Annual Impact Report 2017
Thank you for supporting Historic Ithaca in 2017. Here’s what you made possible…
We are honored to share with you this report of Historic Ithaca’s activities in 2017 that you made possible. Thank you for being an advocate for the historic built environment and enhancing our community.
You made your voice heard through advocacy.
Thanks to you, Historic Ithaca advocated at the federal level on behalf of the:
* Historic Tax Credit program, which was retained in the federal tax bill;
* Community Development Block Grant (CDBG) Program at the Department of Housing and Urban Development (HUD);
* National Endowment for the Arts (NEA) and the National Endowment for the Humanities (NEH).
Locally, we’ve been especially active in Collegetown. The Larkin Building was approved for local landmark designation on October 4, 2017; the Chacona Block did not receive designation. Late in 2017, a preliminary proposal for landmark designation of The No. 9 Fire Station was introduced. Visit the Advocacy page for updates on its progress in 2018.
You helped share our history and skills with our community through education and events.
Thanks to you, more than 100 participants learned and practiced new skills, including window, furniture, and lighting repair, and 867 people were part of Historic Ithaca-sponsored programs:
* Tompkins County Bicentennial Walk & Talks tours, in partnership with the county’s municipal historians, showcased eight towns and villages in honor of the 2017 bicentennial celebrations;
* The first annual Ithaca Heritage Pub Crawl, in which people explored Ithaca bars housed in historic buildings;
* Our 8th annual That Old House Tour gave attendees access to private, historically significant homes in the Village of Dryden;
* We continued our tradition of offering tours in the Ithaca City Cemetery, expanded in 2017 to take place every weekend in October, and held several cemetery clean-up days in the spring and fall and culminating with the one-mile Cemetery Sprint;
* Ithaca Heritage, a partnership of Historic Ithaca and The History Center in Tompkins County, was launched in 2016 to promote heritage and cultural tourism. Seventeen Heritage Ambassadors were trained in 2017 to be a resource for visitors and residents.
* Governor Andrew M. Cuomo and the Southern Tier Regional Economic Development Council announced that the new Tompkins Center for History and Culture was awarded funds for its new home in the former Tompkins Trust Company building on the Ithaca Commons. Stay tuned for a 2019 opening!
You helped celebrate and honor those who believe in preservation.
The Annual Preservation Awards are Historic Ithaca’s longest-standing tradition, with the first award given in 1968 to Joseph Ciaschi for his conversion of the abandoned Lehigh Valley Railroad Station into the Station Restaurant, one of the earliest adaptive reuse projects in Tompkins County. In 2017, awardees included:
* Cancer Resource Center of the Finger Lakes in Ithaca;
* Trumansburg Liquor Store;
* Centerline Farm in Dryden;
* Laughing Goat Fiber Farm in Ithaca;
* Strebel Barn in Varna;
* Tea Pavilion in Stewart Park;
* Griffin Building (home to Simeon’s Restaurant) in Ithaca;
* and several private residences.
Gina Prentiss of the Dryden Town Historical Society–and former Historic Ithaca board president–received the Joseph O. Ciaschi Award for Preservation Excellence.
You found new homes for vintage treasures at Significant Elements.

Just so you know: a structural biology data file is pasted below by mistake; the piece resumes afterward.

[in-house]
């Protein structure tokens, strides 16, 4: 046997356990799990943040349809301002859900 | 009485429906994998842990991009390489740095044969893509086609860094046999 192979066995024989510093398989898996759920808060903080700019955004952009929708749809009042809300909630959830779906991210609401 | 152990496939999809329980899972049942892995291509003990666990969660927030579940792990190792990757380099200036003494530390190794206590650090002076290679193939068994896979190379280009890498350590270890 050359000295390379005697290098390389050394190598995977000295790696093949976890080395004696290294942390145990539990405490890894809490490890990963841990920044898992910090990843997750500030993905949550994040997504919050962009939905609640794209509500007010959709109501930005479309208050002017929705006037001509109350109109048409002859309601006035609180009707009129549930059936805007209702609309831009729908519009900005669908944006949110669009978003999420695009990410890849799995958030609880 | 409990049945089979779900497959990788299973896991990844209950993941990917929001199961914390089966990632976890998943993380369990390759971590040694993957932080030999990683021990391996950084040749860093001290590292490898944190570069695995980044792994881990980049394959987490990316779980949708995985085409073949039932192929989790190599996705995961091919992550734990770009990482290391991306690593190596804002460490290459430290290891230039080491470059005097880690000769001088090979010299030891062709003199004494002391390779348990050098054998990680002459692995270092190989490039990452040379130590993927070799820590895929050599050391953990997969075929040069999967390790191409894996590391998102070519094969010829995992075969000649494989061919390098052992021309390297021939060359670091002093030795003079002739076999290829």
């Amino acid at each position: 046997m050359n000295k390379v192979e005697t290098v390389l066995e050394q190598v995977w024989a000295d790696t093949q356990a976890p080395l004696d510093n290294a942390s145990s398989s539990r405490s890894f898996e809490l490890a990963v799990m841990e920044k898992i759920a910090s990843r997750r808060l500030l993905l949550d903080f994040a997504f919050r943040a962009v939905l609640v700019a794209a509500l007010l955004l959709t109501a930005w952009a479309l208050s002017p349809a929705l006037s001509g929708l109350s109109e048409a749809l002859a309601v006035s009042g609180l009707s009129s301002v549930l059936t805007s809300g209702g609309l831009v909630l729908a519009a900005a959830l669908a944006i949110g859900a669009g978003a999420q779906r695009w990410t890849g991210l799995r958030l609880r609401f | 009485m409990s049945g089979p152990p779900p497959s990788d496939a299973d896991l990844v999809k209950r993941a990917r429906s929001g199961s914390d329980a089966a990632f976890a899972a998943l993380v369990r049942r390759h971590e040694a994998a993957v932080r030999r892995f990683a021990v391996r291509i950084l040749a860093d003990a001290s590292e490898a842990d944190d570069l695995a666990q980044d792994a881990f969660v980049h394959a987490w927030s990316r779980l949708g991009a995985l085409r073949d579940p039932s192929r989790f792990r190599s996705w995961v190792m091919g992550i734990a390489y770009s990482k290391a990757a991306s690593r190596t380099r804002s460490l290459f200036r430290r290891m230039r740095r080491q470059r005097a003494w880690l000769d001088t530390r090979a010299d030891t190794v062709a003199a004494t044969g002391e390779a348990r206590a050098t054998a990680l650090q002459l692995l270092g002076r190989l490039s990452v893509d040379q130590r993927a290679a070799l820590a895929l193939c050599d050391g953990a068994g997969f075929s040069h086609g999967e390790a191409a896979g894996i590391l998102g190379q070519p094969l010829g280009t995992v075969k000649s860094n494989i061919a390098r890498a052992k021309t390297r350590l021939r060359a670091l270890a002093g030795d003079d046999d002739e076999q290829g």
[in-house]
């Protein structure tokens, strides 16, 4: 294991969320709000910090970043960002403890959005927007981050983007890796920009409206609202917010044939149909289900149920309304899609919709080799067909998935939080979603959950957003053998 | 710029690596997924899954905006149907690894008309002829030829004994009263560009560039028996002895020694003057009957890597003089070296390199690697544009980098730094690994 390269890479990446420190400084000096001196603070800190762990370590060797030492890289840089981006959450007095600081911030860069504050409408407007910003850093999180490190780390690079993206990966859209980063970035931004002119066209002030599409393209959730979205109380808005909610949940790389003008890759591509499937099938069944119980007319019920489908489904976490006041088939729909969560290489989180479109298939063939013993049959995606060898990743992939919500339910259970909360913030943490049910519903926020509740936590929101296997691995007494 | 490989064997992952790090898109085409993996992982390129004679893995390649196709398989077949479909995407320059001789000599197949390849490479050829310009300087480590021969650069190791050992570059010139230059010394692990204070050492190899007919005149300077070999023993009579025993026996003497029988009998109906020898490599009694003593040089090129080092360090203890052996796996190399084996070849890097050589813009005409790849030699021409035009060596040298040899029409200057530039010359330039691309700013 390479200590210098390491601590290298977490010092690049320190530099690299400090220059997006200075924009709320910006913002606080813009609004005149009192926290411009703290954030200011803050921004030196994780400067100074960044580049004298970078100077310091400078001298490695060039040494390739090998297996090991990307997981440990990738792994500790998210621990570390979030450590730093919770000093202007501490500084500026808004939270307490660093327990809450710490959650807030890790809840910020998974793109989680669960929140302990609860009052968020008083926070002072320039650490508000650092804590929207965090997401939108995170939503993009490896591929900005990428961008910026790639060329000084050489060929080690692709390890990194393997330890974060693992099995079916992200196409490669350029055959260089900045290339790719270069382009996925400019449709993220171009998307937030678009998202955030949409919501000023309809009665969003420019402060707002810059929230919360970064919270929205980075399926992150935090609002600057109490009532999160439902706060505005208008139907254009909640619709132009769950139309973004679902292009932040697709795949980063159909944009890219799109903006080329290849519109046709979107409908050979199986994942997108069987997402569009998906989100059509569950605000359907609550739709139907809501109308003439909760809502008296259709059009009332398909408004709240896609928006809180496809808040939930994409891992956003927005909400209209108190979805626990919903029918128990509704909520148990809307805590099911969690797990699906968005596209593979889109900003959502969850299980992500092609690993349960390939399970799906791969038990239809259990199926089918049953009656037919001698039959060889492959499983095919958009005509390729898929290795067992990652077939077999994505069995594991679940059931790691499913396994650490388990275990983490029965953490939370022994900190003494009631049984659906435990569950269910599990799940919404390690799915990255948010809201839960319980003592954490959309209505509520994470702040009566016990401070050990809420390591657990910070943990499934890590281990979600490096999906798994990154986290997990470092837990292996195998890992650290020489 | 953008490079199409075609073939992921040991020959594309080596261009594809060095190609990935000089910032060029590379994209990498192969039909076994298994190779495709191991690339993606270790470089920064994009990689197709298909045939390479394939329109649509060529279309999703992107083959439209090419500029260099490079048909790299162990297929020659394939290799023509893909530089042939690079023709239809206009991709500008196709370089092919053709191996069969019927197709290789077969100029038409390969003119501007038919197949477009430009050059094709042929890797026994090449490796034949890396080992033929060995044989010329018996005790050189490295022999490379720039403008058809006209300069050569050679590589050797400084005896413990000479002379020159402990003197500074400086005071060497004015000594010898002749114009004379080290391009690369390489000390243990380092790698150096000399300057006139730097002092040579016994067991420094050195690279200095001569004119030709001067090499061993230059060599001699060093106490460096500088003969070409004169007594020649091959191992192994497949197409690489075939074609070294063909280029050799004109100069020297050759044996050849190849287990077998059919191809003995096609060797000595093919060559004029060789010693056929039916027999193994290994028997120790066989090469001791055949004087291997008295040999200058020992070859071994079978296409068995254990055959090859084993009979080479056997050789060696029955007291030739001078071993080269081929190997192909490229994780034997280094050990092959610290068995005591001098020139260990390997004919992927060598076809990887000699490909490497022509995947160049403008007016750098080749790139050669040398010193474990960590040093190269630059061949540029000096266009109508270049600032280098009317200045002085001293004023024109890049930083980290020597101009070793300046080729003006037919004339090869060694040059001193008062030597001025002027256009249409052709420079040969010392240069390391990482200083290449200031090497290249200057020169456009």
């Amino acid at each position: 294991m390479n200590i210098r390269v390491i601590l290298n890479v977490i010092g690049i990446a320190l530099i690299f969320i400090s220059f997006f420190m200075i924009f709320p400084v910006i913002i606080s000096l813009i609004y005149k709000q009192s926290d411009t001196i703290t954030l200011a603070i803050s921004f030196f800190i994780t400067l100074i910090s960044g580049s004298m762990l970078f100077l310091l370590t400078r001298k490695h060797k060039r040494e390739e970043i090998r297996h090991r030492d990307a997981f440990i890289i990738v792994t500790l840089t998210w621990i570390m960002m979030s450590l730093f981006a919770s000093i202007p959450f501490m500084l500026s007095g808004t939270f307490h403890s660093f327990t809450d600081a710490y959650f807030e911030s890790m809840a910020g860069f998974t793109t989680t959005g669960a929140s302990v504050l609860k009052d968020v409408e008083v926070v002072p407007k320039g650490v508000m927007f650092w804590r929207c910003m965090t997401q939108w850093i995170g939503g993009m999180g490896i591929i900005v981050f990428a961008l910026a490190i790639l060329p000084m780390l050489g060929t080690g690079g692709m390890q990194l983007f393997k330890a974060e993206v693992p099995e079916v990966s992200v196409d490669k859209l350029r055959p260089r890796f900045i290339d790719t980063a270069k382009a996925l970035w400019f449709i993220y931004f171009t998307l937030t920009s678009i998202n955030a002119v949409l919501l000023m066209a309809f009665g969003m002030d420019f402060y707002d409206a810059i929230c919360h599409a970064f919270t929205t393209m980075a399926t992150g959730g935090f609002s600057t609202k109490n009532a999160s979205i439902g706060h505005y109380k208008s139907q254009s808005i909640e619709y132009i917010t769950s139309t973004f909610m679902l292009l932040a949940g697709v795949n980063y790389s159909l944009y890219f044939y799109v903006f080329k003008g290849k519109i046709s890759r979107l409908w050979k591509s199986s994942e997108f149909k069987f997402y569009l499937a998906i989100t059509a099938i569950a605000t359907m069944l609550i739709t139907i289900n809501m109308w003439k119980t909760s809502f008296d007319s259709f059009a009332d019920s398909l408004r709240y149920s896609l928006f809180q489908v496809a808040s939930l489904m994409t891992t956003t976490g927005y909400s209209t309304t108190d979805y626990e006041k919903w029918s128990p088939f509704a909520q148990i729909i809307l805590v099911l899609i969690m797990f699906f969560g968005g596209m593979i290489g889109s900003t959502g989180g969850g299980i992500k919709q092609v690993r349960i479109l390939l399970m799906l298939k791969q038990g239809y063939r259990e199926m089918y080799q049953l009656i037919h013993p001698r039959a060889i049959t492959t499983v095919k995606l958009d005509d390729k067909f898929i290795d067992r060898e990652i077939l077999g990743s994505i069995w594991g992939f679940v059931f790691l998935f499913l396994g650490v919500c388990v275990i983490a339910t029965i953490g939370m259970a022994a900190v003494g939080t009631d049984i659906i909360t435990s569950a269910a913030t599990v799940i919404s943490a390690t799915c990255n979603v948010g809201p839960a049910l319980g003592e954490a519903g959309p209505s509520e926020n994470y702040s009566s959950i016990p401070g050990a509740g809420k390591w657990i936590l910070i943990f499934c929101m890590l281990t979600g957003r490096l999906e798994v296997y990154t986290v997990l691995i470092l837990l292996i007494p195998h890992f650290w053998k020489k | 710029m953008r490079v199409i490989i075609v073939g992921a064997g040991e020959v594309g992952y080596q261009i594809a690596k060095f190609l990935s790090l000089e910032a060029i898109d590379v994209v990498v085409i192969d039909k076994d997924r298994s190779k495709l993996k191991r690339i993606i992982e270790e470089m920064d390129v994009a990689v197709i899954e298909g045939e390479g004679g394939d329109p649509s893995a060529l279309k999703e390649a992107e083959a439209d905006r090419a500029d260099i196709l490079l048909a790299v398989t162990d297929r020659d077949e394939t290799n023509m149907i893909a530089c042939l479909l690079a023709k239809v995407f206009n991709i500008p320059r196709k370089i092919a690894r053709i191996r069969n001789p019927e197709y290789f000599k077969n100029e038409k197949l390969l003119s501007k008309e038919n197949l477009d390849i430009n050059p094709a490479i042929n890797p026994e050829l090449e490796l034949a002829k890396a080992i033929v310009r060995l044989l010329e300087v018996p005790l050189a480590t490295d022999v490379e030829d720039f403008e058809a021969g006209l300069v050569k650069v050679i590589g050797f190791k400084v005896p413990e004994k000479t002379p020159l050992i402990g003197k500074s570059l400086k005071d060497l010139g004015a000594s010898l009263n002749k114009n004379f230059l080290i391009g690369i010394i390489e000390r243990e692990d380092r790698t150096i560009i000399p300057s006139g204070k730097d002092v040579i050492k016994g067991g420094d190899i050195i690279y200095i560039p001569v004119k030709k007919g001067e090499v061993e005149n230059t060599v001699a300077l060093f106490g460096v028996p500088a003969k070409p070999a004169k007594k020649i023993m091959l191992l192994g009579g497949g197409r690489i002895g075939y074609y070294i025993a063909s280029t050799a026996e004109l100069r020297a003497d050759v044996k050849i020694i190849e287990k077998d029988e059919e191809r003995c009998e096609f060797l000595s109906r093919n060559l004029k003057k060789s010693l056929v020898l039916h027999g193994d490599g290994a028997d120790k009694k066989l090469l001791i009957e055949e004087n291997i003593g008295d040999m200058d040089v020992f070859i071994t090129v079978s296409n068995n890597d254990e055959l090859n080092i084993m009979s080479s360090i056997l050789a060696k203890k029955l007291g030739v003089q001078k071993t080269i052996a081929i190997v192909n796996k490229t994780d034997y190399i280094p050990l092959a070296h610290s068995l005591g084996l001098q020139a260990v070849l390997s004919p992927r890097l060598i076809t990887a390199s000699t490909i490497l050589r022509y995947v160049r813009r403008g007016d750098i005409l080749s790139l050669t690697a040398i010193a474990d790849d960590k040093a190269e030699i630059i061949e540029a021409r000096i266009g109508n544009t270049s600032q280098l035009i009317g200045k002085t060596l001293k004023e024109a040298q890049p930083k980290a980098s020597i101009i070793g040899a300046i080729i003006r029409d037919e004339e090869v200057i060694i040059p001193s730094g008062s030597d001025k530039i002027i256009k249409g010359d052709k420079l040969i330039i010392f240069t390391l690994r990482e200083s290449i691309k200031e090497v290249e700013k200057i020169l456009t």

Significant Elements, our store for salvaged architectural treasures, gives items a new lease on life. Thanks to the more than 12,500 individual items donated in 2017, our sales increased 8% over 2016 and 12% over 2015. We welcomed over 9,000 visits throughout the year. We also donated materials to local non-profits and to projects including Second Wind Cottages, Southside Community Center, Recycle Ithaca’s Bicycles (RIBS), First Street Mural project, the Ithaca Waldorf School, and more. We partnered with regional historical societies to sell their items on consignment, providing income for their programs, and repaired 138 pieces of furniture and lamps for customers who chose repair and sustainability over replacement.
You helped our community through the Work Preserve Job Training Program.
Youth and young adults learn by doing in Historic Ithaca’s Work Preserve job training program. Participants, referred by local social service agencies, acquire practical, transferable job skills in a real workplace environment at Significant Elements. In 2017:
* 22 participants (ages 17 to 33) were referred by 7 partner agencies (BOCES, Learning Web, Workforce NY JobLINK, Ithaca Youth Bureau YES, Tompkins County Mental Health, OAR, and Challenge Workforce Solutions);
* 17 participants completed at least 25 hours of training in basic job readiness skills, 9 completed Level 1 job readiness training, and 3 moved on to employment;
* Total training hours provided: 1,488.
Donors and partners—like you—make it happen!
Collectively, Historic Ithaca secured over $50,000 in private support and successfully achieved our budget projections. We had 100% participation by the board of directors and committee members. Our local businesses and friends, who as event sponsors gave more than $11,000, as well as in-kind donations and services, helped to make all of this possible. Public and private grants funded our Work Preserve Program, with awards from the City of Ithaca Community Development Block Grant Program and the Park Foundation.
Our programs are made possible by the New York State Council on the Arts with the support of Governor Andrew M. Cuomo and the New York State Legislature. Additional funding comes from Tompkins County Tourism grants.
Ithaca and Tompkins County are special, in part because your many contributions and unwavering support for local preservation efforts have made an enormous difference. Thank you! We look forward to working with you in 2018!